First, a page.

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You are here: News & Events On the Research Front
Contains news items that are useful to beekeepers, bee research workers, honey processors, packers and others in the beekeeping industry

Cellphone Radiation Affects Honey Bees – Punjab University Chandigarh Study

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Pune, May 29, 2010 (sources: The Hindu dated May 28, 2010; The Financial Express dated May 28, 2010; Research Communication in Current Science Volume 98, No. 10, May 25, 2010): Butterflies, birds and bees and even plants – all are affected by electromagnetic fields created by cellphones and microwave towers used for telecommunication.

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Cow Urine Found to Help Control Microbial Infections in Bee Colonies

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Pune, May 15, 2010 (Sources: ANI news in Gaea Times dated May 6, 2010 and in India Vision dated May 6, 2010; Video News of NDTV entitled 'New Uses for Cow Urine'): Cow urine treatment controls microbial infections in developing brood. This is the finding of researchers at the Gobind Ballabh Pant Univeristy of Agriculture and Technology, Pantnagar, Uttarakhand, according to the ANI news report dated May 6, 2010.

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Laidlaw Honey Bee Research Laboratory Gets Big Boost!

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Pune, April 7, 2010 (source: University of California, Agriculture and Natural Resources, News and Information Outreach, News release dated April 5, 2010): It is now the turn of Gimbal's Fine Candies, after Häagen-Dazs Ice Cream company in the USA (see News item  dated March 1, 2009 in this site), to introduce honey in its food products and donating funds for research on honey bees, particularly on the cause of and solution to the colony collapse disorder.

Five percent of the proceeds from the sale of Honey Lovers will benefit UC Davis honey bee research. Photo courtesy: Kathy Keatley Garvey, UC Davis Dept. Entomology

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Insulin Receptor Substrate Gene in Honey Bees Regulates their Food Choice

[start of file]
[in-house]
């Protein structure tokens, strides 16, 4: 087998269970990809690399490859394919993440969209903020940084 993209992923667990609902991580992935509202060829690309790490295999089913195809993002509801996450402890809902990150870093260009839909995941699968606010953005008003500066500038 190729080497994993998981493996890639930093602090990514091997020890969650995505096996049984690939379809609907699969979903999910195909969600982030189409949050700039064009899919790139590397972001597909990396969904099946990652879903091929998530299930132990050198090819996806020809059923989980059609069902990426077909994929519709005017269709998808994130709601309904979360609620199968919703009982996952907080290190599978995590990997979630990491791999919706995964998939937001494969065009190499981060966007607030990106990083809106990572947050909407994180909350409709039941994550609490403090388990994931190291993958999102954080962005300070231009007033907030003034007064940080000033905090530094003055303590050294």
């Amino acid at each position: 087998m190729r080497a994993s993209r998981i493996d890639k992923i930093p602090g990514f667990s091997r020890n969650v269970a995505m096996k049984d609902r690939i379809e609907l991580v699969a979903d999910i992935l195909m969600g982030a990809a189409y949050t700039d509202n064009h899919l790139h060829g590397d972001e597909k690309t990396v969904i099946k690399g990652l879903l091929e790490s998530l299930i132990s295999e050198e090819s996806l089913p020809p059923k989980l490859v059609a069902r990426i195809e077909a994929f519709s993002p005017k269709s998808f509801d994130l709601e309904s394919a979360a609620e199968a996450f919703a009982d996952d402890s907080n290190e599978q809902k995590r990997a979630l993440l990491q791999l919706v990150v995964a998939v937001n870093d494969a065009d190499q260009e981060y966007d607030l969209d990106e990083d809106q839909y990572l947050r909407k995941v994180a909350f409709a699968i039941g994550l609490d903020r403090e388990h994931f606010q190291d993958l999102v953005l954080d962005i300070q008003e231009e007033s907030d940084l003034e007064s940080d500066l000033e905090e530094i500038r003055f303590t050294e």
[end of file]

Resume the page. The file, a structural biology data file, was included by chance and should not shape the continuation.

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Pune, April 4, 2010 (sources: Physiorg News dated April 1, 2010; RedOrbit News dated April 2, 2010; EurekAlert Public Release dated April 1, 2010): Animals in general regulate their internal metabolism so as to maintain their body health and functioning, responding appropriately when outside conditions change. For example, they can modulate their growth and energy consumption in response to nutrient availability, though they have distinct energy requirements. These regulating mechanisms are possible because of the feedback the brain receives about the external conditions.

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Large Indoor, Climate-controlled Honey Bee Flight Testing Facility at Queensland Brain Institute

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Pune, October 13, 2009 (source: University of Queensland, Australia Communications Media Release dated August 20, 2008; University of Queensland (UQ) news report dated March 5, 2008; UQ News, Issue 578, October 2008; Queensland Brain Institute Neuroscience News, Issue 7, November 2008; The Great Beyond, Nature Blog posting dated August 21, 2008):

“Bees have a brain the size of a sesame seed but they are proving to be a model species to study for their smart ‘minds', their amazing capacity to learn and remember things and for their astute sense of smell and vision,” so goes the University of Queensland news report on the work of Queensland Brain Institute's (QBI) Visual and Sensory Neuroscience Group at Brisbane, Australia. The group led by Professor Mandyam Srinivasan, is studying how the bee's brain works and how bees behave, fly, navigate and smell. Scientists from this 17-strong group have proved that bees and humans share up to 30 percent of the same genes, including many genes involved in brain function.

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